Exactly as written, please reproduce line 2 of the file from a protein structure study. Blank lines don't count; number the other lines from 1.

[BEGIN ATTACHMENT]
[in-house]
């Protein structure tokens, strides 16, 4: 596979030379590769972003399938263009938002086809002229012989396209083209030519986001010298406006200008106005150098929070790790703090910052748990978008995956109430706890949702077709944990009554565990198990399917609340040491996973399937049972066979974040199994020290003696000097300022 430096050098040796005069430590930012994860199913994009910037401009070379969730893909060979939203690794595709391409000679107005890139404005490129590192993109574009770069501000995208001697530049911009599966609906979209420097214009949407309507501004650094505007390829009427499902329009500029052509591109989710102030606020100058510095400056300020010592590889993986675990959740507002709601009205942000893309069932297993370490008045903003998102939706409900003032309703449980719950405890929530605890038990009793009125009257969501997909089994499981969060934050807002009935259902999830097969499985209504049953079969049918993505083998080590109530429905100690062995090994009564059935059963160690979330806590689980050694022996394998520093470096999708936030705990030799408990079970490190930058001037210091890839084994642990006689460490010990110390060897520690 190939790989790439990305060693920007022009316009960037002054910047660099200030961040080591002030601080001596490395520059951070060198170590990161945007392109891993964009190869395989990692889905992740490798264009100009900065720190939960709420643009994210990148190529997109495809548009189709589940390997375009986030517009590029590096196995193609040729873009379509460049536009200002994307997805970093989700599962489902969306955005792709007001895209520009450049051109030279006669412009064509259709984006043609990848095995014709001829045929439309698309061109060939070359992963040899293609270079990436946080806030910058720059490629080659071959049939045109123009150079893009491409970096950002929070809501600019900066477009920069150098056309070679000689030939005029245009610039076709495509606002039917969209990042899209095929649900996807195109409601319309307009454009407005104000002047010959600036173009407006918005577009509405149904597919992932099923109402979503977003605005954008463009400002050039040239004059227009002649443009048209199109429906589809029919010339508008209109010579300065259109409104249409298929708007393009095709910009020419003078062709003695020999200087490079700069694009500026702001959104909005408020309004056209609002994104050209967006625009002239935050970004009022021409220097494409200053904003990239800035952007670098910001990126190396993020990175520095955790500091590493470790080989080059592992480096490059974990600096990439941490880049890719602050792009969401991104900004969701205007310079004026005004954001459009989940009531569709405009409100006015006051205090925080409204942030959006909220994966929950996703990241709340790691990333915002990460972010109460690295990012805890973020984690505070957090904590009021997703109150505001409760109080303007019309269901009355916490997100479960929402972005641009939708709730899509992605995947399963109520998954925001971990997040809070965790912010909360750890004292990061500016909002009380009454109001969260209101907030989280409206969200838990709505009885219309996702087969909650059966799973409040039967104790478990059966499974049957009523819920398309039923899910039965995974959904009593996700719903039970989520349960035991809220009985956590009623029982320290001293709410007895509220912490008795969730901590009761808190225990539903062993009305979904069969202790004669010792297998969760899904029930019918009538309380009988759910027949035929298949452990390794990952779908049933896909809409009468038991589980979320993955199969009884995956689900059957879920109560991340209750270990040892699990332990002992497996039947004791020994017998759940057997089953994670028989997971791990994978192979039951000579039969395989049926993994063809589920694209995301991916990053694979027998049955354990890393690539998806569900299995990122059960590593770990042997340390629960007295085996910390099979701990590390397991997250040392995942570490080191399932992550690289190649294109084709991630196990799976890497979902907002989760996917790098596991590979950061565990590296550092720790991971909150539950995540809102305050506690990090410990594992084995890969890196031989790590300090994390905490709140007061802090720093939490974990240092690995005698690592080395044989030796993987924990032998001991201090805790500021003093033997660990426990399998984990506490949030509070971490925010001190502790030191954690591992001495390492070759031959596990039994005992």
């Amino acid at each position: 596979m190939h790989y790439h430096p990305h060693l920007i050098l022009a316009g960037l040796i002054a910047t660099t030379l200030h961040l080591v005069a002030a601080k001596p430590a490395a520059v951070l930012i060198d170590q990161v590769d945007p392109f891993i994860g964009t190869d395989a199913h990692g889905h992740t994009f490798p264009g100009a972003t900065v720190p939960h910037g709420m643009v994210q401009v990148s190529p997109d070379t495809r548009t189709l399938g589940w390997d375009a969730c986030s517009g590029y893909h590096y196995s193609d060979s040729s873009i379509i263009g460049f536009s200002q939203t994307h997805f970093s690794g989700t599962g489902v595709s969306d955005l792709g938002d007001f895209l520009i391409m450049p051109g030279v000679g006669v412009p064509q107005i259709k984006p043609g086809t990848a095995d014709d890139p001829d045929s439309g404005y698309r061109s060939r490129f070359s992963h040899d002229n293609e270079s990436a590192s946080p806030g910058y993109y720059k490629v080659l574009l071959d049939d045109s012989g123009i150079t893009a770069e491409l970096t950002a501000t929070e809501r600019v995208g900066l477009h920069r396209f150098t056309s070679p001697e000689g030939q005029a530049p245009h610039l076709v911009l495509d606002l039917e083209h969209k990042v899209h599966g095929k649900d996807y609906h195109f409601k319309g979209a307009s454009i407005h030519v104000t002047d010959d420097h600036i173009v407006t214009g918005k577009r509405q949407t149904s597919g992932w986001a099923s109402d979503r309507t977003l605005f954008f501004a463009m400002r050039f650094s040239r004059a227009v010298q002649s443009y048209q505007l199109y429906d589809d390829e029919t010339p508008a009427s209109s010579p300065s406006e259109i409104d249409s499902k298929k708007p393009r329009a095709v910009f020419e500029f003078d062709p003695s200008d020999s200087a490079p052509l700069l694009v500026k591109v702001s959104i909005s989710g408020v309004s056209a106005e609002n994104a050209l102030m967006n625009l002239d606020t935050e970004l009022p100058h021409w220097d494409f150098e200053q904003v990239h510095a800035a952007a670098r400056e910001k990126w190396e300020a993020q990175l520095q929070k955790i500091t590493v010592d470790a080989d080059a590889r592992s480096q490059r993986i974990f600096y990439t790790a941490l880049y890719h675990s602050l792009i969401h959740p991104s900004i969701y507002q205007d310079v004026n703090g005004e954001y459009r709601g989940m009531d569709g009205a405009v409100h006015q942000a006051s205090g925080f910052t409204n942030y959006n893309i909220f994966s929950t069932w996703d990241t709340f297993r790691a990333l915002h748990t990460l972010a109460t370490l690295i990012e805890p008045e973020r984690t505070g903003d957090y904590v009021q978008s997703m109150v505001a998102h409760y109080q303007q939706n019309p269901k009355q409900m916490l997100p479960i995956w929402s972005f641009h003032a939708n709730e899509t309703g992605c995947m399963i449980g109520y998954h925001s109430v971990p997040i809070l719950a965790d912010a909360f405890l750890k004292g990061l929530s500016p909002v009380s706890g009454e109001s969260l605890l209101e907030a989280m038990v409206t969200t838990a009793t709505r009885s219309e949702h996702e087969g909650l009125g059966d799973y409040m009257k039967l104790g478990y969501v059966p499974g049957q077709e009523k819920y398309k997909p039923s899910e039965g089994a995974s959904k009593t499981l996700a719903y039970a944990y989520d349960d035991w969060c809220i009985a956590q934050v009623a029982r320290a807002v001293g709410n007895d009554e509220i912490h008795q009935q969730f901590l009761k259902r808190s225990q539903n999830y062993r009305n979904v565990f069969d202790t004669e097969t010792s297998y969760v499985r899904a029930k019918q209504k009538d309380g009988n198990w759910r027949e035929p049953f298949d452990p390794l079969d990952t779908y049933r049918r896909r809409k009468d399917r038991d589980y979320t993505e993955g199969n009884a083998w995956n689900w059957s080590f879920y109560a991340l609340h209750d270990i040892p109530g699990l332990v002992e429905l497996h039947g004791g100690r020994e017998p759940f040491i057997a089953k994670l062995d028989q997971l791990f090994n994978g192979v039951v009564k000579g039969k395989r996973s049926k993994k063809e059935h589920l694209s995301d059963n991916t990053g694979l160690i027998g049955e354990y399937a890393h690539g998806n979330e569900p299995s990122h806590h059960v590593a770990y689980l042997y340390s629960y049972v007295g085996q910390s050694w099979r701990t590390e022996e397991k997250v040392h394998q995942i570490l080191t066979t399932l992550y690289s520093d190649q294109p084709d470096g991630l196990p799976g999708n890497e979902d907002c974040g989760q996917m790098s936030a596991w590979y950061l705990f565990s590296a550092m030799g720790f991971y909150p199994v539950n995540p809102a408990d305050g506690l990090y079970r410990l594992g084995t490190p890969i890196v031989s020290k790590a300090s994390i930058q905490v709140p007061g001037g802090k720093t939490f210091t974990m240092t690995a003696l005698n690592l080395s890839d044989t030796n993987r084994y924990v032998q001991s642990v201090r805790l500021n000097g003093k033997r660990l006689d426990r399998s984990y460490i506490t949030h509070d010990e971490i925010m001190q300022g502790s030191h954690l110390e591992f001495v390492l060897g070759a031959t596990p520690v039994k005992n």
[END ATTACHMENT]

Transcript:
């Protein structure tokens, strides 16, 4: 596979030379590769972003399938263009938002086809002229012989396209083209030519986001010298406006200008106005150098929070790790703090910052748990978008995956109430706890949702077709944990009554565990198990399917609340040491996973399937049972066979974040199994020290003696000097300022 430096050098040796005069430590930012994860199913994009910037401009070379969730893909060979939203690794595709391409000679107005890139404005490129590192993109574009770069501000995208001697530049911009599966609906979209420097214009949407309507501004650094505007390829009427499902329009500029052509591109989710102030606020100058510095400056300020010592590889993986675990959740507002709601009205942000893309069932297993370490008045903003998102939706409900003032309703449980719950405890929530605890038990009793009125009257969501997909089994499981969060934050807002009935259902999830097969499985209504049953079969049918993505083998080590109530429905100690062995090994009564059935059963160690979330806590689980050694022996394998520093470096999708936030705990030799408990079970490190930058001037210091890839084994642990006689460490010990110390060897520690 190939790989790439990305060693920007022009316009960037002054910047660099200030961040080591002030601080001596490395520059951070060198170590990161945007392109891993964009190869395989990692889905992740490798264009100009900065720190939960709420643009994210990148190529997109495809548009189709589940390997375009986030517009590029590096196995193609040729873009379509460049536009200002994307997805970093989700599962489902969306955005792709007001895209520009450049051109030279006669412009064509259709984006043609990848095995014709001829045929439309698309061109060939070359992963040899293609270079990436946080806030910058720059490629080659071959049939045109123009150079893009491409970096950002929070809501600019900066477009920069150098056309070679000689030939005029245009610039076709495509606002039917969209990042899209095929649900996807195109409601319309307009454009407005104000002047010959600036173009407006918005577009509405149904597919992932099923109402979503977003605005954008463009400002050039040239004059227009002649443009048209199109429906589809029919010339508008209109010579300065259109409104249409298929708007393009095709910009020419003078062709003695020999200087490079700069694009500026702001959104909005408020309004056209609002994104050209967006625009002239935050970004009022021409220097494409200053904003990239800035952007670098910001990126190396993020990175520095955790500091590493470790080989080059592992480096490059974990600096990439941490880049890719602050792009969401991104900004969701205007310079004026005004954001459009989940009531569709405009409100006015006051205090925080409204942030959006909220994966929950996703990241709340790691990333915002990460972010109460690295990012805890973020984690505070957090904590009021997703109150505001409760109080303007019309269901009355916490997100479960929402972005641009939708709730899509992605995947399963109520998954925001971990997040809070965790912010909360750890004292990061500016909002009380009454109001969260209101907030989280409206969200838990709505009885219309996702087969909650059966799973409040039967104790478990059966499974049957009523819920398309039923899910039965995974959904009593996700719903039970989520349960035991809220009985956590009623029982320290001293709410007895509220912490008795969730901590009761808190225990539903062993009305979904069969202790004669010792297998969760899904029930019918009538309380009988759910027949035929298949452990390794990952779908049933896909809409009468038991589980979320993955199969009884995956689900059957879920109560991340209750270990040892699990332990002992497996039947004791020994017998759940057997089953994670028989997971791990994978192979039951000579039969395989049926993994063809589920694209995301991916990053694979027998049955354990890393690539998806569900299995990122059960590593770990042997340390629960007295085996910390099979701990590390397991997250040392995942570490080191399932992550690289190649294109084709991630196990799976890497979902907002989760996917790098596991590979950061565990590296550092720790991971909150539950995540809102305050506690990090410990594992084995890969890196031989790590300090994390905490709140007061802090720093939490974990240092690995005698690592080395044989030796993987924990032998001991201090805790500021003093033997660990426990399998984990506490949030509070971490925010001190502790030191954690591992001495390492070759031959596990039994005992």